Documents filed by the parents of Arizona Democratic Senate candidate Kyrsten Sinema contradict claims she's made on the campaign trail that she spent years as a child without basic utilities.
The three-term Arizona congresswoman has long run on her humble beginnings, saying that for many years in her childhood she was effectively homeless and lived out of a rundown gas station.
"I'm a little bit different than most people in politics," Sinema tweeted in February. "For nearly 3 years, my family lived in an abandoned gas station without running water or electricity. Those were tough times, but I knew it could be different."
I'm a little bit different than most people in politics. For nearly 3 years, my family lived in an abandoned gas station without running water or electricity. Those were tough times, but I knew it could be different.
I got my shot & now it’s my duty to help others get theirs. pic.twitter.com/cG3zjJVwHg
— Kyrsten Sinema (@kyrstensinema) February 23, 2018
But court filings obtained by The New York Times contradict that claim. While Sinema’s mother and stepfather did struggle to provide for their daughter, the court filings detailed the monthly electric, phone and gas bills they paid while living in the former gas station owned by her stepfather's parents in Defuniak Springs, Florida.
"We are unable to provide adequately for the children," Sinema's stepfather wrote to the judge overseeing his wife's divorce, claiming "bills will exceed $2,000 and I will only bring in $1,500."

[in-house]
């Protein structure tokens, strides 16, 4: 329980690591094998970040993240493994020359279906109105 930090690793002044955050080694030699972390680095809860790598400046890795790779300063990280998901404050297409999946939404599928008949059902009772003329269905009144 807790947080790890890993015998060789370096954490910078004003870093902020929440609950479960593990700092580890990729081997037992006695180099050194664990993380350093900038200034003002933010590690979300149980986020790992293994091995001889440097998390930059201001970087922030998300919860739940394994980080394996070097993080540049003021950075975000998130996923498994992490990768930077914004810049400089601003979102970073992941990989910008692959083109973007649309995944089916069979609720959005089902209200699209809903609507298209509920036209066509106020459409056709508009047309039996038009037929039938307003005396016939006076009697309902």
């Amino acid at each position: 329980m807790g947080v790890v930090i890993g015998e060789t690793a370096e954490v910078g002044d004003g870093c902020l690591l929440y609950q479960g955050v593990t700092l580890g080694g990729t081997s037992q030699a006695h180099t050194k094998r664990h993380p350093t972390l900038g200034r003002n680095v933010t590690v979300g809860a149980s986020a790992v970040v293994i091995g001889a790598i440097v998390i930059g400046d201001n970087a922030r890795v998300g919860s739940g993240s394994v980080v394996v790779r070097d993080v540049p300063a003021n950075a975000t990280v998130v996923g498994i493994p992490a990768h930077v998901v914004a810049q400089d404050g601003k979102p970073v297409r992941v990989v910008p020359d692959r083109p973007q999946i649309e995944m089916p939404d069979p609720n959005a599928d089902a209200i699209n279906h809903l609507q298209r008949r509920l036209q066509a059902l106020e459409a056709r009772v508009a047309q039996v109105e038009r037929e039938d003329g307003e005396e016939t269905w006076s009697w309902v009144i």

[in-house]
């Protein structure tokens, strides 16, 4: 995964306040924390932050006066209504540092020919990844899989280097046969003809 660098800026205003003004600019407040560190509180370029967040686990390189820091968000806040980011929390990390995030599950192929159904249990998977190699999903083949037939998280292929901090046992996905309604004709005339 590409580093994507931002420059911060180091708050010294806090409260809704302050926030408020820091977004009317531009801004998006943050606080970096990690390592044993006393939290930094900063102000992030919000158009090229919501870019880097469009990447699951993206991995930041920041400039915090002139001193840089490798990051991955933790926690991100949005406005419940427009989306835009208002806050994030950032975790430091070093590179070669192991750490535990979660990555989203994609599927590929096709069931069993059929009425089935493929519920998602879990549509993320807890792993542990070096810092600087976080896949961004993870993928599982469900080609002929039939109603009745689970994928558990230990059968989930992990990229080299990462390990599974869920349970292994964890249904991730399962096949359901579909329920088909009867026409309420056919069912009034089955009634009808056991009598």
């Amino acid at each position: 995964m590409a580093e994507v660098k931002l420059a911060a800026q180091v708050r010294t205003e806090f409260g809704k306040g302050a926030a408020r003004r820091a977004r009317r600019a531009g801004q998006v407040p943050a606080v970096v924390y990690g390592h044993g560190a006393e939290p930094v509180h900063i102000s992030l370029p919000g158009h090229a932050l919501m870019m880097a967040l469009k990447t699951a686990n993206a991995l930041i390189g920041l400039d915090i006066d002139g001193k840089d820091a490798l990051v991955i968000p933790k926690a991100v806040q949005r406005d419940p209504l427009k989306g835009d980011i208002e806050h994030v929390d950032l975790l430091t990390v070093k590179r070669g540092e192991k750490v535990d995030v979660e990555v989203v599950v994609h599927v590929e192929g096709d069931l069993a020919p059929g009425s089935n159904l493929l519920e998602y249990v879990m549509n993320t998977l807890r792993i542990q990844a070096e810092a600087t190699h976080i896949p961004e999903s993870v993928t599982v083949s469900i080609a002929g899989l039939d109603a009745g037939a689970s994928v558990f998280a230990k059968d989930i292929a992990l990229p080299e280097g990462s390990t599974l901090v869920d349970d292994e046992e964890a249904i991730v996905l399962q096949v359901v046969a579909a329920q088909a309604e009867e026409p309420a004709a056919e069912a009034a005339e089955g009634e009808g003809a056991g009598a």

When asking about the seeming contradiction, Sinema was at a loss. "Oh gosh, I don’t have an answer for that," she told the Times. "That’s not something a little kid would hear about from her parents."
Still, she defended her frequent characterization that the family was homeless in those years. "Being homeless is when an individual or family are living in a situation that’s not really stable, when you’re living in a place that’s not meant for living in," she said.
This is not the first time details of Sinema's upbringing have been questioned, directly or obliquely. "They had no electricity and no running water, she says, but, ‘we had a toilet.' How that toilet was flushed with no running water, she wouldn’t say," The Washington Post noted in 2016.
A year later, the Arizona Republic reported that Sinema "has been reluctant to go beyond the basic details even as questions about the story's authenticity have persisted." The Republic did find one inconsistency: the previous owner of the gas station told them there was "a spigot by the gas pumps and a wood heater." Sinema told them in response that by the time the family moved in, the spigot and heater were gone.
Sinema's step-aunt Susie Fleming agreed that the building had utilities, telling the Post last month, "I realize this tugs at people’s heartstrings and that was what she was going for, but, you know, it’s not the truth."
"When they decided to move out here, my dad said, ‘We’ll remodel the building and y’all can live in it,’" she added. "I just get angry when she says it was an abandoned gas station."